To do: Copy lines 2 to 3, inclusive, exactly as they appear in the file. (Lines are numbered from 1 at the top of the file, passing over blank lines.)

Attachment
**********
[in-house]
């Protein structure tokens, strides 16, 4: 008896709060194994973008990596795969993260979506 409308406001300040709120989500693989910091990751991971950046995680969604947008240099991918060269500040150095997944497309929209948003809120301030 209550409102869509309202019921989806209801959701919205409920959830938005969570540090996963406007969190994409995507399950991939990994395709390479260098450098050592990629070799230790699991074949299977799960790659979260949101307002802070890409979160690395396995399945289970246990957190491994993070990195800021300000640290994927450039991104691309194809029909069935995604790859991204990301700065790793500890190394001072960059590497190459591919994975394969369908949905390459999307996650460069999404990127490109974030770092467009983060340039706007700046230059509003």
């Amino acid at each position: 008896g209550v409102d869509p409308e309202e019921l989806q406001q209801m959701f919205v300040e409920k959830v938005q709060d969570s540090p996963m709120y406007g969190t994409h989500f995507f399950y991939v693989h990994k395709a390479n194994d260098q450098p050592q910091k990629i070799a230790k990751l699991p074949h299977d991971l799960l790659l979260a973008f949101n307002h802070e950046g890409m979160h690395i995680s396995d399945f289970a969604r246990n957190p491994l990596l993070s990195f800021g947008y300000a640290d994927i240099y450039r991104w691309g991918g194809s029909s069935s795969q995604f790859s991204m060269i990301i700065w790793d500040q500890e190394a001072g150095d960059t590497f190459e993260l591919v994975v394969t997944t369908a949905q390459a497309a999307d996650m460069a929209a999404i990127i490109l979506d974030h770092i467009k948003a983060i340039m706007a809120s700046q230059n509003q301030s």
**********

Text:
């Protein structure tokens, strides 16, 4: 008896709060194994973008990596795969993260979506 409308406001300040709120989500693989910091990751991971950046995680969604947008240099991918060269500040150095997944497309929209948003809120301030 209550409102869509309202019921989806209801959701919205409920959830938005969570540090996963406007969190994409995507399950991939990994395709390479260098450098050592990629070799230790699991074949299977799960790659979260949101307002802070890409979160690395396995399945289970246990957190491994993070990195800021300000640290994927450039991104691309194809029909069935995604790859991204990301700065790793500890190394001072960059590497190459591919994975394969369908949905390459999307996650460069999404990127490109974030770092467009983060340039706007700046230059509003």
């Amino acid at each position: 008896g209550v409102d869509p409308e309202e019921l989806q406001q209801m959701f919205v300040e409920k959830v938005q709060d969570s540090p996963m709120y406007g969190t994409h989500f995507f399950y991939v693989h990994k395709a390479n194994d260098q450098p050592q910091k990629i070799a230790k990751l699991p074949h299977d991971l799960l790659l979260a973008f949101n307002h802070e950046g890409m979160h690395i995680s396995d399945f289970a969604r246990n957190p491994l990596l993070s990195f800021g947008y300000a640290d994927i240099y450039r991104w691309g991918g194809s029909s069935s795969q995604f790859s991204m060269i990301i700065w790793d500040q500890e190394a001072g150095d960059t590497f190459e993260l591919v994975v394969t997944t369908a949905q390459a497309a999307d996650m460069a929209a999404i990127i490109l979506d974030h770092i467009k948003a983060i340039m706007a809120s700046q230059n509003q301030s």